Have it all set up? Run it! If everything goes right, you'll generate a file cyglog.txt(it is up to you to enable the FAT filesystem) ; which is generally unreadable until we run it through We do this next.

This next part requires you to have perl installed. If you are like me, you don't have it yet. Go get it, come back.

Copy this file from your DS to your harddrive. Then open up a terminal/command prompt. Navigate to wherever the cyglog.txt file is, and make sure that perl and the arm toolchain are on your path. You'll also need to find a copy of the elf file for whichever processor generated the cyglog file. That file will provide the resolver with all the nice names for the ugly function pointers that the profiler gives you.

Moment of truth: run 'perl {program.elf} cyglog.txt'. It should dump out a large table straight to standard out. Once you get it working, you'll want to dump it to another file to look at. The next section is going to pretend you named that file 'result.txt' ('perl {program.elf} cyglog.txt > result.txt'), but you of course, don't have to.

Interpretting the Results

The table output will look like this:

address calls ms ms/call ms/frame lowest stack highest stack function name

0x2004284 153 0.0636 0.000 0.000 15384 15424 bgGetGfxPtr
0x200422c 153 0.0000 0.000 0.000 15360 15400 bgGetMapBase
0x2016718 9269 185.4962 0.020 0.309 14048 14904 fz_concat

Its a real good idea right now to throw this output in some kind of spread sheet app. That way you can sort the whole thing by individual columns.

The first column is the actual memory address of the program. Not too useful.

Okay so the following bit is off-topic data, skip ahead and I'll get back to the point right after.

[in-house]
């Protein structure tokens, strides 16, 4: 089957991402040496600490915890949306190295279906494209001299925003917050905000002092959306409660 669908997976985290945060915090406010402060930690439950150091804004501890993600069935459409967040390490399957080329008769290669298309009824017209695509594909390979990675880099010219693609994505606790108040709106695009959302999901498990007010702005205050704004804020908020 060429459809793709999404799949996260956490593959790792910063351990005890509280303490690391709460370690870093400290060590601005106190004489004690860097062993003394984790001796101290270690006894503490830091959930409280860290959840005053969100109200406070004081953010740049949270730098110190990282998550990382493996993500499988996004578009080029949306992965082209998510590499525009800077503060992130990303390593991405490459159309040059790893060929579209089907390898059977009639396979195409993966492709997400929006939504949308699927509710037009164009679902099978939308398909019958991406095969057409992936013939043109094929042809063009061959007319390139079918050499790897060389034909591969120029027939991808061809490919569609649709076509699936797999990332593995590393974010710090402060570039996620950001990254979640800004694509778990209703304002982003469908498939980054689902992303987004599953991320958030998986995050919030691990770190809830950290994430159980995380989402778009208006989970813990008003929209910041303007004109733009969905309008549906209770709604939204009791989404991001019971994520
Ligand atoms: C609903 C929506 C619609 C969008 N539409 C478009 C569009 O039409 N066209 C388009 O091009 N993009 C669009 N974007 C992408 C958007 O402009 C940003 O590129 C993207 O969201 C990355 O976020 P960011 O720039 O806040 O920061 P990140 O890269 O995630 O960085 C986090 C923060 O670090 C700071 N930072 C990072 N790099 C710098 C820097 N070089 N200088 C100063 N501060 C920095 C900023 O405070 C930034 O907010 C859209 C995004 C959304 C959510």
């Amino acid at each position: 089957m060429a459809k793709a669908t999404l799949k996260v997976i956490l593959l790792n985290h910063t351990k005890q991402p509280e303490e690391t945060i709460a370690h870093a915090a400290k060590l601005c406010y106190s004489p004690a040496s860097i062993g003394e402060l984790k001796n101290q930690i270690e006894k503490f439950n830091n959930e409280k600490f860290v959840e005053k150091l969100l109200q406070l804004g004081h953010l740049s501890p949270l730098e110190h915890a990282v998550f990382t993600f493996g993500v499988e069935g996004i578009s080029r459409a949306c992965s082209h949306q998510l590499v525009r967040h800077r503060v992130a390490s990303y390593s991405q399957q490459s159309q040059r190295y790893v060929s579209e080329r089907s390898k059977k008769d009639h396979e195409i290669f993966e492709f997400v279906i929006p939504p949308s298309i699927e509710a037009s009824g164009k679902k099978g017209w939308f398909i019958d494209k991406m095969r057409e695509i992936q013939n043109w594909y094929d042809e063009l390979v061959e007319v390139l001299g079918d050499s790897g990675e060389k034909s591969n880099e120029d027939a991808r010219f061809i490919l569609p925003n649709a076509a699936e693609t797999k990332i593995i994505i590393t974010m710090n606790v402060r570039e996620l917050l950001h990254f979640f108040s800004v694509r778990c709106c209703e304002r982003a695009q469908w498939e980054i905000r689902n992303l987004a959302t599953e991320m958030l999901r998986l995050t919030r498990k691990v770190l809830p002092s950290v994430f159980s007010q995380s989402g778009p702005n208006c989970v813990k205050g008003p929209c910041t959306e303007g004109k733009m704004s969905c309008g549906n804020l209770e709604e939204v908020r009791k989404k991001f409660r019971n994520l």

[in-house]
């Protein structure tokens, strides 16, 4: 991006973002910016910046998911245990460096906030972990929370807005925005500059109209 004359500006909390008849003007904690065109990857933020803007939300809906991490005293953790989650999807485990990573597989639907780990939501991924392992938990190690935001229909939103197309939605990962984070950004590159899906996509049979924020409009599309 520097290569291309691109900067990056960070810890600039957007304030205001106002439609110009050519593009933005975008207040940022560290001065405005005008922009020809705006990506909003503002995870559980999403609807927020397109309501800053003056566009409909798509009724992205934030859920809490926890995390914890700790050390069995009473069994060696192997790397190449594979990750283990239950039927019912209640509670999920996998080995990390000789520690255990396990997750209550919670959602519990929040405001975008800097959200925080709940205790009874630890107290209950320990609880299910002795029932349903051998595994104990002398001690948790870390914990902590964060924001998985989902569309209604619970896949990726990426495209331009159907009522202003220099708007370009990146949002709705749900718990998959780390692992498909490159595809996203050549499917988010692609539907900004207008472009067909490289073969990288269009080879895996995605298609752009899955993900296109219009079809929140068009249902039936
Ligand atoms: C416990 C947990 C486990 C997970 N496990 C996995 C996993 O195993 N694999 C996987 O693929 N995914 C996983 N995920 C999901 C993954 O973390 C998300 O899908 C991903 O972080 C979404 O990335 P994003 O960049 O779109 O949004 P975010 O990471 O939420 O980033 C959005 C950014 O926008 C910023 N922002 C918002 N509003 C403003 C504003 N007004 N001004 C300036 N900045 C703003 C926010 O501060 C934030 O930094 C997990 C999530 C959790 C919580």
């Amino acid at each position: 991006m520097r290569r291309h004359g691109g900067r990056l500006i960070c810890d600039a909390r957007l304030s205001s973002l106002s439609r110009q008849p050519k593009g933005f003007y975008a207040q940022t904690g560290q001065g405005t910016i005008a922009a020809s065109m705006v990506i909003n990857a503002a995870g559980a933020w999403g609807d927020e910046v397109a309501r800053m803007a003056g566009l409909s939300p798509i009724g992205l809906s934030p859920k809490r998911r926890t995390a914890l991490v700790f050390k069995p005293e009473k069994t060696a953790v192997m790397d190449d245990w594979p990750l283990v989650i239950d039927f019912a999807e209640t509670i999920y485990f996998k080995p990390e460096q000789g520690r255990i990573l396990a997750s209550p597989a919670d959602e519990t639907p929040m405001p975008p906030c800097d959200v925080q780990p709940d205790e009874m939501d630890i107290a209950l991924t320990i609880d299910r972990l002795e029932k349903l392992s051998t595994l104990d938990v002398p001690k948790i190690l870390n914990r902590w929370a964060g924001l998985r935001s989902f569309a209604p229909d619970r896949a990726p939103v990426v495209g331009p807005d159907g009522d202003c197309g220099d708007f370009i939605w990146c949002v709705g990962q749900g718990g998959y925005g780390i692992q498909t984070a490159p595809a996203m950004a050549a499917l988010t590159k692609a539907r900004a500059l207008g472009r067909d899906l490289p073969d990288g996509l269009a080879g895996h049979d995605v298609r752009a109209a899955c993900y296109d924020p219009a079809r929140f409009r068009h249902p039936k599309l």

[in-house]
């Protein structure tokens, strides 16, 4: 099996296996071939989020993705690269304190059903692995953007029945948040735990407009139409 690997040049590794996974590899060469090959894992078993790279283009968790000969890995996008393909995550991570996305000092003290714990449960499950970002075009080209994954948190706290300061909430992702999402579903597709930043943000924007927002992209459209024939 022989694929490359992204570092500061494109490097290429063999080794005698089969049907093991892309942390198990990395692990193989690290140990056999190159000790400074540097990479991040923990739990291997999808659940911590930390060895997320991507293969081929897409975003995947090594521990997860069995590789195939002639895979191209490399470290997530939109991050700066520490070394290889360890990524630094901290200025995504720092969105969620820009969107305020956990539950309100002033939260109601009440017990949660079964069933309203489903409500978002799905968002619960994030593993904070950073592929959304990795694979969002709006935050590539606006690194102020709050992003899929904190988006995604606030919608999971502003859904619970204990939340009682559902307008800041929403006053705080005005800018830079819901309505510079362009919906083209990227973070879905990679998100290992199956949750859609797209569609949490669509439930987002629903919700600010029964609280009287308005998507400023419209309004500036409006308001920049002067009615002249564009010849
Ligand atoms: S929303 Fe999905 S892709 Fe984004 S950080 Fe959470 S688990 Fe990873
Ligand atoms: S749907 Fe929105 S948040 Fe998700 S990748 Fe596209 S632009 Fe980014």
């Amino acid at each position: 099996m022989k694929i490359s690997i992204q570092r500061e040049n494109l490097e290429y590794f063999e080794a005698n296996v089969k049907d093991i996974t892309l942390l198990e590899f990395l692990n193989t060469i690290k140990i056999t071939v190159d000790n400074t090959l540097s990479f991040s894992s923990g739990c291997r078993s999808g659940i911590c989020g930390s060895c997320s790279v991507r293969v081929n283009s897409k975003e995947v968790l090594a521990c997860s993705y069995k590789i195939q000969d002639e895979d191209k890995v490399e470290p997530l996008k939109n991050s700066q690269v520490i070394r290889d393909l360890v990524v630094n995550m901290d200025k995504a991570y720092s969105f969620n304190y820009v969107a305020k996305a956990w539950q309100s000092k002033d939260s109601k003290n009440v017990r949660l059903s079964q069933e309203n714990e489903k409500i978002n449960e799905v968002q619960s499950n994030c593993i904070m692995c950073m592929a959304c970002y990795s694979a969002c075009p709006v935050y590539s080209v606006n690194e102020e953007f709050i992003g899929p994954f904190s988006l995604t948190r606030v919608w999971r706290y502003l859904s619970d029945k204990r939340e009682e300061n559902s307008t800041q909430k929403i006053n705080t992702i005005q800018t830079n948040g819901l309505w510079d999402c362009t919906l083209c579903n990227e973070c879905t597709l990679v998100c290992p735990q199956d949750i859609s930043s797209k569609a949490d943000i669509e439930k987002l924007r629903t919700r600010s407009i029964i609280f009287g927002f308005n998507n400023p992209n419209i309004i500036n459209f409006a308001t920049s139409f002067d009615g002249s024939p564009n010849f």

The second column is calls. This is the straight number of times the function was called.
Third we have ms. This gives us, predictably, the total time spent in that function in milliseconds.
Fourth, we have ms/call. This is the average time spent in the function per call. Pay special attention here; the amount of time a function takes can vary wildly.
Fifth, we have ms/frame. This number is a bit of a red herring, and not really meaningful unless you are profiling code that needs to occur within one vblank. This number is simply the number of total milliseconds divided by the number of frames processed as measured by the hblank you are incrementing.
Sixth: Highest/Lowest stack. This, presumably, tells you the min and max location of the function on the call stack -- ie, how 'nested' your function is. I don't know when this information would be useful; if you do please tell me :). A reader notes below that it is useful sometimes to tell if your program is about to overflow the stack.
And of course, last but not least, the function name. If you are coding in C++, and using classes heavily, get used to its name mangling. A function named repairFrame in the class PdfApp that takes a single fz_irect_s argument for instance, comes out as '_ZN6PdfApp11repairFrameE10fz_irect_s'.